Rosa Maria Soto ached to visit her dying mother in Sonora, Mexico, one final time. But family members worried that the immigrant rights activist who lacks legal status would not make it back across the border to her Phoenix home. A phone call from her brother — the only one of her nine siblings still in Mexico — was strung with tears.
"He said to stay here, keep fighting," Soto, 62, recalled. So she did.
But Thursday, Soto felt defeated when she learned that the Supreme Court deadlocked on the legality of President Obama's immigration plan that would have given deportation relief and work permits to 5 million people who came into the country illegally.
The mother of three children and six grandchildren in the United States, Soto would have potentially been protected under the program, known as Deferred Action for Parents of Americans and Lawful Permanent Residents.
Still, she, along with other activists and families facing uncertain futures, have vowed to continue the push for reform. Some took to rallies to insist that the deadlock had stopped nothing.
"Obama, escucha, estamos en la lucha," protesters outside the Immigration and Customs Enforcement office in Phoenix chanted. Obama, listen, we are in the fight.
"The war has not been lost," insisted Apolonio Morales, political director of the Coalition for Humane Immigrant Rights of Los Angeles.
Marielena Hincapié, executive director at the Los Angeles-based National Immigration Law Center, said the group will push for the case to be reheard by the high court, and for the
"This is a case of national importance and it deserves a full and fair day in court," Hincapié said. "We will also be looking at other ways to minimize the harm from the nationwide injunction."
The children of immigrants without legal status say the recent news has only deepened the anxiety they feel about being deprived of the people who sought to provide them with a richer life.
“We live every day with an overwhelming fear of losing our parents to deportation,” said Zaira Garcia, 23, who has three sisters. The Austin, Texas, resident — an organizer with the immigrant rights group
"This is about moms and dads who have been humiliated, exploited and continue to keep their heads down out of love for their U.S. citizen children," Garcia said.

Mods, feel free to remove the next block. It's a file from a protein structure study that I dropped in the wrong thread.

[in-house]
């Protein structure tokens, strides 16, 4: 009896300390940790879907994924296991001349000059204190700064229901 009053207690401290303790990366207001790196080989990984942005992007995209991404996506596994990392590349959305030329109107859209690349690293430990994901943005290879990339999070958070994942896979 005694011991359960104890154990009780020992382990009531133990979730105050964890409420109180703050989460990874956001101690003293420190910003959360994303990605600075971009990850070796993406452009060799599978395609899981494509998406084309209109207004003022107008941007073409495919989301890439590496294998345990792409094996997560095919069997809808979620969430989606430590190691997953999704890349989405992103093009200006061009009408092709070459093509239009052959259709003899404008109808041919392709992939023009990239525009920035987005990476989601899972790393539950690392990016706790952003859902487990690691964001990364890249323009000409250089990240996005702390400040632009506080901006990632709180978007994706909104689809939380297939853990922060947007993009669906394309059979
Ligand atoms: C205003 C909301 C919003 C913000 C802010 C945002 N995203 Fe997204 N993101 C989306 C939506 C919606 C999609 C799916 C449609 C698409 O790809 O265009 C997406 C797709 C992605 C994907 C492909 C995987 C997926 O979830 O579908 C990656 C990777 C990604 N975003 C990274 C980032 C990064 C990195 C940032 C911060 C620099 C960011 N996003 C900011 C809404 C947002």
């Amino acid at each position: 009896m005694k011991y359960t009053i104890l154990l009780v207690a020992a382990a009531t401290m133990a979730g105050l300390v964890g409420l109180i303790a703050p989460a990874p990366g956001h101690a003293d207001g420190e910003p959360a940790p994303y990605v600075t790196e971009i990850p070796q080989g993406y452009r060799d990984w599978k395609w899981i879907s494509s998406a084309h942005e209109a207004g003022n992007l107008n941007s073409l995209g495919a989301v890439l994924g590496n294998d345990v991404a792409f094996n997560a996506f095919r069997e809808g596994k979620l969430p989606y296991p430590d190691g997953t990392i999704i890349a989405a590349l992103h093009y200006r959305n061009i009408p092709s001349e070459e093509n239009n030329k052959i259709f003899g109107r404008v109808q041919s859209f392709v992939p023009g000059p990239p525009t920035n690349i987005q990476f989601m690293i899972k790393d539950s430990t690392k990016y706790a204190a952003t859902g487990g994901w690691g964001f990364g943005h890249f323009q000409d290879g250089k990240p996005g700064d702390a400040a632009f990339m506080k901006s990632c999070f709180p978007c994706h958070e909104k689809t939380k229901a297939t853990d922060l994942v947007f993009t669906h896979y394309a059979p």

Mariana Villafana, 26, who qualified for the Deferred Action for Childhood Arrivals plan in 2012, said she had prayed that her parents — both of whom arrived from Mexico and have worked as janitors for more than two decades — would benefit this time around.
"They didn't seem very affected by the news because they worry more about the kids, but as a daughter, I'm struggling with this," Villafana said in Los Angeles.
In Homestead, Fla., Armando Carrada, 26, a DACA recipient whose mother would have qualified for DAPA, was unsure how to go about explaining the deadlock to his undocumented mother when she returned from her job at a local nursery. She had stopped caring about immigration reform a while ago because it didn't seem to help.
"A lot of our community is going to go back into the shadows," he said. "People were hoping they could work and travel around and not be in fear of not making it home to their families."
The high court's 4-4 tie Thursday on the legality of Obama's immigration plan left in place a lower court's order in Texas that blocked it from going into effect.
Anti-illegal immigration activists celebrated the ruling, declaring it a win for American workers and the Constitution.
"The court maintained that immigration policy — including the power to issue work permits — belongs to the people through their elected officials in Congress and that a president cannot unilaterally change that policy," said Roy Beck, president of NumbersUSA, a powerful national advocacy group opposing illegal immigration.
"U.S. citizens and legal immigrants in this country have been spared having to face direct job and wage competition from millions of illegal migrants for whom President Obama had promised to open up every job in America."
Some say that despite the setback, progress in immigration reform should be noted.
Eunsoo Jeong had been sent from South Korea at age 13 to live with her grandmother in San Francisco. She later took on odd jobs, working off the books and bounced around to various relatives' houses. Eventually, she benefited from the earlier federal action on childhood arrivals. The 28-year-old Los Angeles resident is optimistic about it one day extending to the parents of U.S. children.
"I have to be hopeful," Jeong said. "I'm assuming that there's a lot of organizations that are still going to be fighting for it. I'm still going to work as part of this."
For the parents who saw Obama's plan as a step toward a more stable future, news of the deadlock was sobering.
"All of his dreams disappeared," Eloya Velasco, 41, said of her husband when he learned about Thursday's deadlock.
Her husband's long hours at a restaurant are not compensated the same as they would be if he had a Social Security number, she said.
The couple, who live in the Pico-Union neighborhood, had often discussed returning to Mexico. They stay, she said, for their four children, two of whom will graduate college next year. "If we leave, we'll take away their opportunities," Velasco said.
Leticia Morales and her husband face a similar predicament. They have grown accustomed to a recurring question from their four children born in the United States. "Will they ever deport you?"
Morales' answer is the same. "I tell them, 'No, we hope not. But if that happens, you're going to stay here and continue studying.' Because their life and their future is here."
Los Angeles Times staff writers Alexia Fernandez and Corina Knoll also contributed to this report.
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3:03 p.m.: This article was updated with additional reporting and editing.
10:29 a.m.: This article was updated with additional reaction.